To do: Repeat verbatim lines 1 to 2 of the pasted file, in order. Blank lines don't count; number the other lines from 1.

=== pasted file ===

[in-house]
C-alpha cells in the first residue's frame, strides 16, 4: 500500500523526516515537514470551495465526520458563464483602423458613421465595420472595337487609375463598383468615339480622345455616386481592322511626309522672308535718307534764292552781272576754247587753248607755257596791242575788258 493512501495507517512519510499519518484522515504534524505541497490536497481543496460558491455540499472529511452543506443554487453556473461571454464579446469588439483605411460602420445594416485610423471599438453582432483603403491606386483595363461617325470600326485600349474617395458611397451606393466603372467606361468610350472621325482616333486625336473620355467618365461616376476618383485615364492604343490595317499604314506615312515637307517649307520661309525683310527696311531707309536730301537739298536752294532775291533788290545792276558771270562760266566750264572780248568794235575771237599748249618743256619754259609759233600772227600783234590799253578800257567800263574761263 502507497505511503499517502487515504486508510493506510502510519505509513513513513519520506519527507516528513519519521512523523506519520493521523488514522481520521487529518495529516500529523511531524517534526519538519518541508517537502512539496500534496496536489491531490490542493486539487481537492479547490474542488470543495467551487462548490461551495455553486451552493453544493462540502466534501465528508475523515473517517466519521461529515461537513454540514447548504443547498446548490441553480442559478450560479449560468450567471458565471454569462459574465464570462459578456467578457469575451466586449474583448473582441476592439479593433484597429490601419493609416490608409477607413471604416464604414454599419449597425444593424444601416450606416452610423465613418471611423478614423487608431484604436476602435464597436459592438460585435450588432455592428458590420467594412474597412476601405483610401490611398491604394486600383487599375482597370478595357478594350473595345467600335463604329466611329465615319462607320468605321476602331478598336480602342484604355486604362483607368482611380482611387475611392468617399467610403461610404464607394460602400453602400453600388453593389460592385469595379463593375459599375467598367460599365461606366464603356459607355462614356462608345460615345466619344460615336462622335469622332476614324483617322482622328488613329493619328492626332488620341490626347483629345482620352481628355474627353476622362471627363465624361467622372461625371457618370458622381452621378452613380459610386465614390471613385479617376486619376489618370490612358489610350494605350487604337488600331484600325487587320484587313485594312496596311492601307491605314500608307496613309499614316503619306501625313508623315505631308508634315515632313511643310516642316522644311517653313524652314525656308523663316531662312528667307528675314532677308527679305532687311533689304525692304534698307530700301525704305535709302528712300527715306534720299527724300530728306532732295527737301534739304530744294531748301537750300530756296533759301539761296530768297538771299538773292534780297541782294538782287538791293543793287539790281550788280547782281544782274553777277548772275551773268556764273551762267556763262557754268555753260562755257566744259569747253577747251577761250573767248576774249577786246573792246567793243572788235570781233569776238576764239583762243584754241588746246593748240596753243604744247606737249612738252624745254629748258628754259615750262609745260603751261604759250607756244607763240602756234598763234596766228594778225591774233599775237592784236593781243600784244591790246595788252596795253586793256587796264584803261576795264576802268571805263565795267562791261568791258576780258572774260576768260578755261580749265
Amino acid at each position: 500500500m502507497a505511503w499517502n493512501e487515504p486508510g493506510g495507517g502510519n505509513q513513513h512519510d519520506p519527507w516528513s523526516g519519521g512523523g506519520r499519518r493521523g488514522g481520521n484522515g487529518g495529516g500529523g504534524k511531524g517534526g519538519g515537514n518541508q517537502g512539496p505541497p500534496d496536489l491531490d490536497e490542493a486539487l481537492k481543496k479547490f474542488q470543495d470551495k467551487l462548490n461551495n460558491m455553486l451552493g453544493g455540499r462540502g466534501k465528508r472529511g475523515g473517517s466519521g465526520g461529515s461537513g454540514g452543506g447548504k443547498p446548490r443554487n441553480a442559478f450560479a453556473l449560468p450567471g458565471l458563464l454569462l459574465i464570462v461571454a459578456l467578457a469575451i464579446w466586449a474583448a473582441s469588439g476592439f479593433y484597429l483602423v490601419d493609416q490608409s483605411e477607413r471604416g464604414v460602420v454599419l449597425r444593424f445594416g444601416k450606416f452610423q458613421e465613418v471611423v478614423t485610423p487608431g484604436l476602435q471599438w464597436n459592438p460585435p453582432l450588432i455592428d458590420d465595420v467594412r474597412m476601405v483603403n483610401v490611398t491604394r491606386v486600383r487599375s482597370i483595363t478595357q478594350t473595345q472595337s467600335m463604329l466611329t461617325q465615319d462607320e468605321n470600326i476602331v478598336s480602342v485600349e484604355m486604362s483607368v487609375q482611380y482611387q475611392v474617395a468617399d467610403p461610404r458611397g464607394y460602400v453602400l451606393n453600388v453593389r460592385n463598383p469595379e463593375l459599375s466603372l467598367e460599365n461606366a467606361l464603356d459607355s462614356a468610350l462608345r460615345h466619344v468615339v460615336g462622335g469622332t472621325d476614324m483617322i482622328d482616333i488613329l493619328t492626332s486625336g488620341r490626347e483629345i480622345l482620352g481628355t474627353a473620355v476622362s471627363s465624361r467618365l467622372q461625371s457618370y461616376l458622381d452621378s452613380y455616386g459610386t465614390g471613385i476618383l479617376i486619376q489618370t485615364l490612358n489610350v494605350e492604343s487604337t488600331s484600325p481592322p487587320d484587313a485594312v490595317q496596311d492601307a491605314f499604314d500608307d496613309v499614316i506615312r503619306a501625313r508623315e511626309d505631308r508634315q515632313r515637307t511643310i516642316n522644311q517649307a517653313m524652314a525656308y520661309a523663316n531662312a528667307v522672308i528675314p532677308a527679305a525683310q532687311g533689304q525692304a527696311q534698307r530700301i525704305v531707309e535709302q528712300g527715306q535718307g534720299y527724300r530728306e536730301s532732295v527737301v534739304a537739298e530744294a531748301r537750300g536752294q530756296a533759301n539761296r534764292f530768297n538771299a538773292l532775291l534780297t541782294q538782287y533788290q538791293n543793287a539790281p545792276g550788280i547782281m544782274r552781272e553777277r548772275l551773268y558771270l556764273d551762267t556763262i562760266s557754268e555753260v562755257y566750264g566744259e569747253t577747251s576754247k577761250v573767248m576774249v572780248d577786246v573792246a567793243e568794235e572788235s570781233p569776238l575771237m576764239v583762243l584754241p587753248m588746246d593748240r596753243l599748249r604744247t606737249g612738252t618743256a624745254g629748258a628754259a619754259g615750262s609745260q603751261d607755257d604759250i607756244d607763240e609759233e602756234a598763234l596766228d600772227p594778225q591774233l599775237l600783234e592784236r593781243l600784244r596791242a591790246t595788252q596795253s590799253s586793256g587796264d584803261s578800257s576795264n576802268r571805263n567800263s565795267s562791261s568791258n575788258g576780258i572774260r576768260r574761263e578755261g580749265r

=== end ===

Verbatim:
[in-house]
C-alpha cells in the first residue's frame, strides 16, 4: 500500500523526516515537514470551495465526520458563464483602423458613421465595420472595337487609375463598383468615339480622345455616386481592322511626309522672308535718307534764292552781272576754247587753248607755257596791242575788258 493512501495507517512519510499519518484522515504534524505541497490536497481543496460558491455540499472529511452543506443554487453556473461571454464579446469588439483605411460602420445594416485610423471599438453582432483603403491606386483595363461617325470600326485600349474617395458611397451606393466603372467606361468610350472621325482616333486625336473620355467618365461616376476618383485615364492604343490595317499604314506615312515637307517649307520661309525683310527696311531707309536730301537739298536752294532775291533788290545792276558771270562760266566750264572780248568794235575771237599748249618743256619754259609759233600772227600783234590799253578800257567800263574761263 502507497505511503499517502487515504486508510493506510502510519505509513513513513519520506519527507516528513519519521512523523506519520493521523488514522481520521487529518495529516500529523511531524517534526519538519518541508517537502512539496500534496496536489491531490490542493486539487481537492479547490474542488470543495467551487462548490461551495455553486451552493453544493462540502466534501465528508475523515473517517466519521461529515461537513454540514447548504443547498446548490441553480442559478450560479449560468450567471458565471454569462459574465464570462459578456467578457469575451466586449474583448473582441476592439479593433484597429490601419493609416490608409477607413471604416464604414454599419449597425444593424444601416450606416452610423465613418471611423478614423487608431484604436476602435464597436459592438460585435450588432455592428458590420467594412474597412476601405483610401490611398491604394486600383487599375482597370478595357478594350473595345467600335463604329466611329465615319462607320468605321476602331478598336480602342484604355486604362483607368482611380482611387475611392468617399467610403461610404464607394460602400453602400453600388453593389460592385469595379463593375459599375467598367460599365461606366464603356459607355462614356462608345460615345466619344460615336462622335469622332476614324483617322482622328488613329493619328492626332488620341490626347483629345482620352481628355474627353476622362471627363465624361467622372461625371457618370458622381452621378452613380459610386465614390471613385479617376486619376489618370490612358489610350494605350487604337488600331484600325487587320484587313485594312496596311492601307491605314500608307496613309499614316503619306501625313508623315505631308508634315515632313511643310516642316522644311517653313524652314525656308523663316531662312528667307528675314532677308527679305532687311533689304525692304534698307530700301525704305535709302528712300527715306534720299527724300530728306532732295527737301534739304530744294531748301537750300530756296533759301539761296530768297538771299538773292534780297541782294538782287538791293543793287539790281550788280547782281544782274553777277548772275551773268556764273551762267556763262557754268555753260562755257566744259569747253577747251577761250573767248576774249577786246573792246567793243572788235570781233569776238576764239583762243584754241588746246593748240596753243604744247606737249612738252624745254629748258628754259615750262609745260603751261604759250607756244607763240602756234598763234596766228594778225591774233599775237592784236593781243600784244591790246595788252596795253586793256587796264584803261576795264576802268571805263565795267562791261568791258576780258572774260576768260578755261580749265